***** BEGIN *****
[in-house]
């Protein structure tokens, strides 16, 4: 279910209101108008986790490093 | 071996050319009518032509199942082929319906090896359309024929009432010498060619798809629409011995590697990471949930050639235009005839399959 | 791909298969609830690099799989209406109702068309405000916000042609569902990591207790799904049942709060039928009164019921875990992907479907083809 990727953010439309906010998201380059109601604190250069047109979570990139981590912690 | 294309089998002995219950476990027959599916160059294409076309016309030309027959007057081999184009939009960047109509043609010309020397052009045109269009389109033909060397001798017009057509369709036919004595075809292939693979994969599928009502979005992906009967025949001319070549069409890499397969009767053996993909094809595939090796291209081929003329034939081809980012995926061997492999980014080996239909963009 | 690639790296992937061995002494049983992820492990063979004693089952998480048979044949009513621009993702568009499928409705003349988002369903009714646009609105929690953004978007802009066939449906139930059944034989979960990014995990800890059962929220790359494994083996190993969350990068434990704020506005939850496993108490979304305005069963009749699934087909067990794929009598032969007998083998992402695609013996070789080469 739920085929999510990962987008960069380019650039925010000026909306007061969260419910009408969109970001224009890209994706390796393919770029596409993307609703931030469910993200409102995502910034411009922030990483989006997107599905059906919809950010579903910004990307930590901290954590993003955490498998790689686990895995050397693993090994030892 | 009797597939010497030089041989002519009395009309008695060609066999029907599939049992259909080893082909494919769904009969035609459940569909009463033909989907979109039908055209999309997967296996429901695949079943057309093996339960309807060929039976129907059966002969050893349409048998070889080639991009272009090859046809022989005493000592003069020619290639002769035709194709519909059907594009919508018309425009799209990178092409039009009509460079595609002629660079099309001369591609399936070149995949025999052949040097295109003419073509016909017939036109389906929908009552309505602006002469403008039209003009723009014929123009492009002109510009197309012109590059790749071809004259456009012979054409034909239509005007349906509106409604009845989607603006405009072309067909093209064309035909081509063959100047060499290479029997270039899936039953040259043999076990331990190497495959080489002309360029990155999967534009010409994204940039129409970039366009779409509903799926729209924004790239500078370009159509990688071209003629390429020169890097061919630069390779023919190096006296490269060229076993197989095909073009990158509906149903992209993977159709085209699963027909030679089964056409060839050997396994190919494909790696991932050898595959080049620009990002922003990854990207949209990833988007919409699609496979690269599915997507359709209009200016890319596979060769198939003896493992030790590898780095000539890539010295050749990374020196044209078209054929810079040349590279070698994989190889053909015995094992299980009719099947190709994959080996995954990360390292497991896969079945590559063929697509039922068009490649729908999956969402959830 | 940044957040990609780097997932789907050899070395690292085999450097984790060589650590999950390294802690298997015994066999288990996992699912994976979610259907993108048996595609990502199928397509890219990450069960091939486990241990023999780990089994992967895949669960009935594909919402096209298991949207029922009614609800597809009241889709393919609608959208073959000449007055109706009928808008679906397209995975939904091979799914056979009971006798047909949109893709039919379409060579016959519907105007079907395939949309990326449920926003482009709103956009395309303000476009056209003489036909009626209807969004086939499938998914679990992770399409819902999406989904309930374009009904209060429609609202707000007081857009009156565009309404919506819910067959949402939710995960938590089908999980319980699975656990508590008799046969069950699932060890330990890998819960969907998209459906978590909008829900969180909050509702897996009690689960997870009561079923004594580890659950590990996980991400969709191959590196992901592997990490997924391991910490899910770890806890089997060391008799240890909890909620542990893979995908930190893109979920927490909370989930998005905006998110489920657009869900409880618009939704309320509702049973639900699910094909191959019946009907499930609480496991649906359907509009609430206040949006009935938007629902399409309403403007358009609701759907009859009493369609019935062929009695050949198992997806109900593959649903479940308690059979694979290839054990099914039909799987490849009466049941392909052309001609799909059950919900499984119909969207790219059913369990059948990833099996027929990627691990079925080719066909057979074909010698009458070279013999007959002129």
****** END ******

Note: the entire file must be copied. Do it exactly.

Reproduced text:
[in-house]
């Protein structure tokens, strides 16, 4: 279910209101108008986790490093 | 071996050319009518032509199942082929319906090896359309024929009432010498060619798809629409011995590697990471949930050639235009005839399959 | 791909298969609830690099799989209406109702068309405000916000042609569902990591207790799904049942709060039928009164019921875990992907479907083809 990727953010439309906010998201380059109601604190250069047109979570990139981590912690 | 294309089998002995219950476990027959599916160059294409076309016309030309027959007057081999184009939009960047109509043609010309020397052009045109269009389109033909060397001798017009057509369709036919004595075809292939693979994969599928009502979005992906009967025949001319070549069409890499397969009767053996993909094809595939090796291209081929003329034939081809980012995926061997492999980014080996239909963009 | 690639790296992937061995002494049983992820492990063979004693089952998480048979044949009513621009993702568009499928409705003349988002369903009714646009609105929690953004978007802009066939449906139930059944034989979960990014995990800890059962929220790359494994083996190993969350990068434990704020506005939850496993108490979304305005069963009749699934087909067990794929009598032969007998083998992402695609013996070789080469 739920085929999510990962987008960069380019650039925010000026909306007061969260419910009408969109970001224009890209994706390796393919770029596409993307609703931030469910993200409102995502910034411009922030990483989006997107599905059906919809950010579903910004990307930590901290954590993003955490498998790689686990895995050397693993090994030892 | 009797597939010497030089041989002519009395009309008695060609066999029907599939049992259909080893082909494919769904009969035609459940569909009463033909989907979109039908055209999309997967296996429901695949079943057309093996339960309807060929039976129907059966002969050893349409048998070889080639991009272009090859046809022989005493000592003069020619290639002769035709194709519909059907594009919508018309425009799209990178092409039009009509460079595609002629660079099309001369591609399936070149995949025999052949040097295109003419073509016909017939036109389906929908009552309505602006002469403008039209003009723009014929123009492009002109510009197309012109590059790749071809004259456009012979054409034909239509005007349906509106409604009845989607603006405009072309067909093209064309035909081509063959100047060499290479029997270039899936039953040259043999076990331990190497495959080489002309360029990155999967534009010409994204940039129409970039366009779409509903799926729209924004790239500078370009159509990688071209003629390429020169890097061919630069390779023919190096006296490269060229076993197989095909073009990158509906149903992209993977159709085209699963027909030679089964056409060839050997396994190919494909790696991932050898595959080049620009990002922003990854990207949209990833988007919409699609496979690269599915997507359709209009200016890319596979060769198939003896493992030790590898780095000539890539010295050749990374020196044209078209054929810079040349590279070698994989190889053909015995094992299980009719099947190709994959080996995954990360390292497991896969079945590559063929697509039922068009490649729908999956969402959830 | 940044957040990609780097997932789907050899070395690292085999450097984790060589650590999950390294802690298997015994066999288990996992699912994976979610259907993108048996595609990502199928397509890219990450069960091939486990241990023999780990089994992967895949669960009935594909919402096209298991949207029922009614609800597809009241889709393919609608959208073959000449007055109706009928808008679906397209995975939904091979799914056979009971006798047909949109893709039919379409060579016959519907105007079907395939949309990326449920926003482009709103956009395309303000476009056209003489036909009626209807969004086939499938998914679990992770399409819902999406989904309930374009009904209060429609609202707000007081857009009156565009309404919506819910067959949402939710995960938590089908999980319980699975656990508590008799046969069950699932060890330990890998819960969907998209459906978590909008829900969180909050509702897996009690689960997870009561079923004594580890659950590990996980991400969709191959590196992901592997990490997924391991910490899910770890806890089997060391008799240890909890909620542990893979995908930190893109979920927490909370989930998005905006998110489920657009869900409880618009939704309320509702049973639900699910094909191959019946009907499930609480496991649906359907509009609430206040949006009935938007629902399409309403403007358009609701759907009859009493369609019935062929009695050949198992997806109900593959649903479940308690059979694979290839054990099914039909799987490849009466049941392909052309001609799909059950919900499984119909969207790219059913369990059948990833099996027929990627691990079925080719066909057979074909010698009458070279013999007959002129």